As Hurricane Matthew batters the southern Atlantic coast of the United States, the Caribbean is beginning their cleanup.
The nation ofwas hit the hardest, with Matthew responsible for more than 300 deaths. And in the , the storm tore through Nassau, leaving a path of destruction, reports CBS News correspondent Omar Villafranca.
New aerial pictures captured by a U.S. Coast Guard drone show just how vast damage in southwestern Haiti really is.
For the poorest nation in the Western Hemisphere, the destruction is crippling. Red Cross shelters set up to aid the displaced and the injured are in short supply of food, water and medicine.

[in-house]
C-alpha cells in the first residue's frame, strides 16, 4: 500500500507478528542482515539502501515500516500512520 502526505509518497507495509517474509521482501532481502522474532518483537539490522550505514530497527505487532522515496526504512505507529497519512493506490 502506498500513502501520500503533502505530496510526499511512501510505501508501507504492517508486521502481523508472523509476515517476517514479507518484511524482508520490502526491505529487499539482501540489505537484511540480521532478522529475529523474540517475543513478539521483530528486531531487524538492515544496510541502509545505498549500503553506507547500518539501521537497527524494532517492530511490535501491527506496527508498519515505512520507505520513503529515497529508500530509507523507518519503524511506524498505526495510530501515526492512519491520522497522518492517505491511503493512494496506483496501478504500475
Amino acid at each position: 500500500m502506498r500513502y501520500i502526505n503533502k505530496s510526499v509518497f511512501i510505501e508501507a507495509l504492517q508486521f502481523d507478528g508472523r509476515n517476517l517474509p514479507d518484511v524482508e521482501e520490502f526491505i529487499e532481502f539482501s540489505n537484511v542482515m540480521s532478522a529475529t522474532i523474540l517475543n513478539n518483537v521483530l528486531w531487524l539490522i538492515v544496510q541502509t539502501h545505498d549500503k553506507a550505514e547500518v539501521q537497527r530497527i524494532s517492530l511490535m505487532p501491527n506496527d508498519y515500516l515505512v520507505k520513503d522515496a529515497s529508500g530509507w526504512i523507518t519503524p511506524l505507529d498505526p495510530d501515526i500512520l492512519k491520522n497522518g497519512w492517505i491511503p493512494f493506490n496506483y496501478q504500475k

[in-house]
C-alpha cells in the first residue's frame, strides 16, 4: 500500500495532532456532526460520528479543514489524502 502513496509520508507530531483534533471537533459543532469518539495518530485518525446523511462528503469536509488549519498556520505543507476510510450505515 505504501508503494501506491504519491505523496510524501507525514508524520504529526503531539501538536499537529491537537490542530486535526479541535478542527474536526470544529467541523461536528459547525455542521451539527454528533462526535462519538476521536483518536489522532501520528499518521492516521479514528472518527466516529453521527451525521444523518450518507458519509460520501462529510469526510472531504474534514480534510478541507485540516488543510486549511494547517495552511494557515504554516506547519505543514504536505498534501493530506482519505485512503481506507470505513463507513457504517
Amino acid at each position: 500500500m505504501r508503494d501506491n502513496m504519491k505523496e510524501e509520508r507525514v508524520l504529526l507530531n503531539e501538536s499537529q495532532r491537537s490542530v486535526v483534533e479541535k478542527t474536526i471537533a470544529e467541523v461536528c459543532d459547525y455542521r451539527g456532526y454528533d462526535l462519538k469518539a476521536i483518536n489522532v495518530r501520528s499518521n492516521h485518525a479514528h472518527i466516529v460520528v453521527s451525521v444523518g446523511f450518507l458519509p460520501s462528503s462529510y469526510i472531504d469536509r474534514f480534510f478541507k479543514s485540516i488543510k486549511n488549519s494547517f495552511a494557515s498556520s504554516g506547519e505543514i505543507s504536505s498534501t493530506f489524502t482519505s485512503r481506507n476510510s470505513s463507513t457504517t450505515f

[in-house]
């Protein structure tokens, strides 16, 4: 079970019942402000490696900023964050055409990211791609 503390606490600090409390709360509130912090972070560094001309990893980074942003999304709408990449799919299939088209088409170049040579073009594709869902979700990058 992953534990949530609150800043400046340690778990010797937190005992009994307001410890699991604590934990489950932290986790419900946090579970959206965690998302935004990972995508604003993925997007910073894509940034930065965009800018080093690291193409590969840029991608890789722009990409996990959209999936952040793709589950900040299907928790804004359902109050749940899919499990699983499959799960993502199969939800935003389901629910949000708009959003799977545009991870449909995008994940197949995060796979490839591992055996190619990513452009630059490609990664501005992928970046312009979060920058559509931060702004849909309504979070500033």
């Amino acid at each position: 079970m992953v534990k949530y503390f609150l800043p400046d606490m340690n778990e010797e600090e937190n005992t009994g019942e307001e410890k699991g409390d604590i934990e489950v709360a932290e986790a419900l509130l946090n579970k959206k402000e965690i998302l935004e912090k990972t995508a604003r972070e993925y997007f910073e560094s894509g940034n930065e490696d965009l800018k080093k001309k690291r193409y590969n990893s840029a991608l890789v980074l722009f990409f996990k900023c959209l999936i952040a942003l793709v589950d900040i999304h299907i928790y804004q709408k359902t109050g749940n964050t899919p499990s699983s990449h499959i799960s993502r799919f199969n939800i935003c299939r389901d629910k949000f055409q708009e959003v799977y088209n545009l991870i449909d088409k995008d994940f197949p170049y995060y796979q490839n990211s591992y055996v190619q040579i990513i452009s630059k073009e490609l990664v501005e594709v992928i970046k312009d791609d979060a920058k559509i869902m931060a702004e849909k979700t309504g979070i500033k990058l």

Help from the United Nations and the United States is already on the ground, but the assistance trickling into the hundreds of thousands who need it is slow.
“There’s no water,” said Moise David, head of the Haitian Red Cross. “We can’t help the people, there’s no food.”
In Cuba, cleanup from Matthew has already begun. Baracoa, on the eastern tip of the island, was devastated by storm surge and 100-mile-per-hour winds.
And in the Bahamas, the storm plowed through the island chain, tearing the roof off a home in Nassau – the first major hurricane to hit he Bahamian capital since the late 1920s.
With Hurricane Matthew churning well to the north, the challenge now for these Caribbean nations is rebuilding. This is especially difficult for Haiti, a nation still recovering from the deadly 2010 earthquake.